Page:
The John McCain of 2000 was the true maverick of the Republican Party - with young George W. Bush all-but anointed, McCain still chose to run against him for the party nomination, in a fight he had to know he wasn't going to win. But fight he did nevertheless... he criticised Bush's inexperience, his ties to organized religion ("agents of intolerance", he called them), his very credentials... McCain offered instead a moderate, middle-of-the-road approach heavy on experience and light on political dogma.

The Bush machine, led by Karl Rove, crushed McCain handily.

I liked that John McCain. I'm a moderate by Canadian standards (so, a leftist by American standards), and I would have voted for that John McCain, over the AlGore-tron 3000.

Fast forward to 2008. McCain, having been judged to have "behaved himself" over the past 8 years, gets the nod from the back-room GOP strategists. He's already taken his best shot in 2000, and he's down on his luck in this nomination race. He's broken, and hemorrhaging money, but has name recognition, a compelling life's story and has lost most of his maverick tendencies. He's a "manageable candidate", who will do what he's told. So, the deal is struck: John, you'll be our nominee, but you follow OUR lead. Clearly, your way didn't work in 2000, and it's not working now.

McCain capitulates. And we all lose.

Nation, if Barack Obama had been running against the John McCain of 2000, the results of this election likely wouldn't have been all that different, on paper. Barack Obama would still have won, and possibly by an even larger margin (as McCain would almost certainly have alienated the religious right). He was going to lose, either way. But he sold himself out to win the party nomination.

If the John McCain of 2000 had been running, he would have picked a running mate who could actually hold a candle to Joe Biden. If the John McCain of 2000 had been running, he would have looked down from his podium last night and scolded, in the harshest tone possible, the idiots who were booing and screaming party slogans when he invoked the name of their next President. And if the John McCain of 2000 had been running, he would have elevated the debate.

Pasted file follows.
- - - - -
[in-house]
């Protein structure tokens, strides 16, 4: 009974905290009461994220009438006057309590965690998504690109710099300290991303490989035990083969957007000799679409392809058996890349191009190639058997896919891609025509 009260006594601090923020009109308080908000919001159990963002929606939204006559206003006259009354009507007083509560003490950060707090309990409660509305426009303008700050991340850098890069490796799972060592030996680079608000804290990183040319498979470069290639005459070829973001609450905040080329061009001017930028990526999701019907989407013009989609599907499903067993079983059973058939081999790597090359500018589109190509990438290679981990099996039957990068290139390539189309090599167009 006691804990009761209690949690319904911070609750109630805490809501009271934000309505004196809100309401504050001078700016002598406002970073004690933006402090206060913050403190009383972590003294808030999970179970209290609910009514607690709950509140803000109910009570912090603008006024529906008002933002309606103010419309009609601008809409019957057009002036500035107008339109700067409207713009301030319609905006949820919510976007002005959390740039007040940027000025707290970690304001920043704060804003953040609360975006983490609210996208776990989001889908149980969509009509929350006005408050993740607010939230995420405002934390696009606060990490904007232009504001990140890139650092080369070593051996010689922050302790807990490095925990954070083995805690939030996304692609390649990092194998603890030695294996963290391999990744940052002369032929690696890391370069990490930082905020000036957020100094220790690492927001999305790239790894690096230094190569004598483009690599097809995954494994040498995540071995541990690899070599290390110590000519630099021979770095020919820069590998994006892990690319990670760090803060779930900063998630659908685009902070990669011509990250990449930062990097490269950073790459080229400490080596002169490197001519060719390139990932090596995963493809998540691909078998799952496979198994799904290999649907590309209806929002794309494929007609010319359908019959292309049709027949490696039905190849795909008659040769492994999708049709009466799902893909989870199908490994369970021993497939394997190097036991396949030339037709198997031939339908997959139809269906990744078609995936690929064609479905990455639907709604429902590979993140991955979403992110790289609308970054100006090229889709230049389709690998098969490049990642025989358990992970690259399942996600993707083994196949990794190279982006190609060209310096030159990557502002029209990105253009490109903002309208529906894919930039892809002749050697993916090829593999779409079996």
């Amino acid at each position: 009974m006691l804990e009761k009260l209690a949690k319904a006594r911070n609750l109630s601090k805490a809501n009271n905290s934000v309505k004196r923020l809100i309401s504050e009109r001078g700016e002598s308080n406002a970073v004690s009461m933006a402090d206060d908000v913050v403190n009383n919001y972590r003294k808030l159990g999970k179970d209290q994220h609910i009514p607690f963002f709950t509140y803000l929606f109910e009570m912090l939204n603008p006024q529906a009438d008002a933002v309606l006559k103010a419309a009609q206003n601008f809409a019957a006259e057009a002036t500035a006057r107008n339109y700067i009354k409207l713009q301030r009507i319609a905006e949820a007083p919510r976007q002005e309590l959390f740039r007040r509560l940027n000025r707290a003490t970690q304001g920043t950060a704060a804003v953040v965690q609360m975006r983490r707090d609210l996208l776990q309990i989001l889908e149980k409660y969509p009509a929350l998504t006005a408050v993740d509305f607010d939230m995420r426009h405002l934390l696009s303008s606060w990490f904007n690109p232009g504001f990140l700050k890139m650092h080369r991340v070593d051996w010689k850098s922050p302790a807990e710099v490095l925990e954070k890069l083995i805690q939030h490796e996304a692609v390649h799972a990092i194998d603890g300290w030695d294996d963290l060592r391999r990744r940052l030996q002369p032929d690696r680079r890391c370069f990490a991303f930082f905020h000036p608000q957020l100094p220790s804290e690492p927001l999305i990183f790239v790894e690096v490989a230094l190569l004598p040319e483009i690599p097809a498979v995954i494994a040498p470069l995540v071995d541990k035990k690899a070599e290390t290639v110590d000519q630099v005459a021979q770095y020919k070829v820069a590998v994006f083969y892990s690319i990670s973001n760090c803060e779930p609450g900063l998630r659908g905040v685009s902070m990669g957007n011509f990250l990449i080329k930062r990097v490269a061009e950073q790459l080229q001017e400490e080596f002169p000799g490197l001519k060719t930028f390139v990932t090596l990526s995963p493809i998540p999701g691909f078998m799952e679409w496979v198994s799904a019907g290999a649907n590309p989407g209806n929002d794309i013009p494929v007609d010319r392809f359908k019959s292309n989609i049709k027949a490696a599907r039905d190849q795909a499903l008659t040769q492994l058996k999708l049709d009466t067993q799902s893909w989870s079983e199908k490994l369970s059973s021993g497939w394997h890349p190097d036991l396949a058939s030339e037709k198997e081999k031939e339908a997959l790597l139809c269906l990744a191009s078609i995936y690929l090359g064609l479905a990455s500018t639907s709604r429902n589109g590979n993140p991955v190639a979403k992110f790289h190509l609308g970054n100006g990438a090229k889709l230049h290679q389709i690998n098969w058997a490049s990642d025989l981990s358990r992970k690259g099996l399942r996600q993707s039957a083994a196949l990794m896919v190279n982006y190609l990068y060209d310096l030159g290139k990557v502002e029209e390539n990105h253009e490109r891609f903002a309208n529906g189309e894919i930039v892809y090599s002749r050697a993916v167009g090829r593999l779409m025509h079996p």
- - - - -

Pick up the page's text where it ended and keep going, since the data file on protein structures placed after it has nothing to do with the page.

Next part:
We would have spent the past months listening to McCain and Obama debate policy. Talking about things that matter. Discussing how to fix the problems that America faces, and how to avoid more problems like them in the future. Maybe even our own "Santos/Vinick" debate. Instead, we got innuendo about William Ayers, Jeremiah Wright, an aunt in the country illegally, and Obama's middle name. We got shouts of "terrorist!" and "kill him!" at Republican rallies when Obama's name was mentioned.

John McCain could have raised the bar for political discourse in this campaign, and in so doing, he could have changed politics forever. He could have been remembered as the man who went toe-to-toe with Barack Obama, always respectful and thoughtful, debating ideas and not personalities, and went down swinging. He could have run a clean campaign, free of the innuendo and half-truths that we in the west have come to just accept as an inevitability of the political process. And if anyone on his campaign, from his VP pick to local poll captains, had done or said anything to contradict McCain's message of inclusion and respectful discourse, he could have sent them packing. He could have done all that, and restored America's faith, indeed all of Western Civilization's faith, in the capacity of politics to be about something other than the avaricious pursuit of power for power's sake, by any means necessary. He could have done it.

But John McCain surrendered. He gave up the moral high ground, and control of his own brand, in an effort to win power, and failed spectacularly.

John McCain let us all down not by losing, but in HOW he lost.

We saw flashes of the old John over the course of this campaign... flashes that were, no doubt, stamped down as soon as he got behind closed doors with the party strategists. Had he "gone maverick", gone off-script, and reasserted himself, he could have pulled off a brilliant reversal - still ultimately losing, but doing so with honour and absolute dignity.

But, ultimately, McCain won't be remembered as the man who helped save politics by fighting valiantly and losing. He won't have his "Alamo" moment. He laid down with dogs, and got whipped like one. When he looks in the mirror today, I firmly believe that will be his greatest regret: Not that he lost, but that he did so only after first giving up on himself. He sold out his own legacy to appeal to the party's base. THAT is how John McCain will be remembered in the history books.

You let us down, John. And it breaks my heart to say it.

Tuesday, November 4, 2008

Presidential Prediction?

Well, Nation, the day has come... the Yanks are lining up to cast their votes as we speak. The mainstream media has declared the race to essentially be over - however, the MSM is also responsible for "Dewey Wins!" and "NBC is ready to declare that Al Gore has won the state of Florida".

What I want to know from you all, is what do you predict will be the outcome of today's election? Specifically, I mean. How many electoral college votes will each candidate receive? The total number of points is 538 - it takes 270 to be elected President.

As a bonus, if you're inclined, take a stab at the balance in the Senate (100 seats) and the House (435 seats).

The pundits have had their say - now it's YOUR turn! Sound off!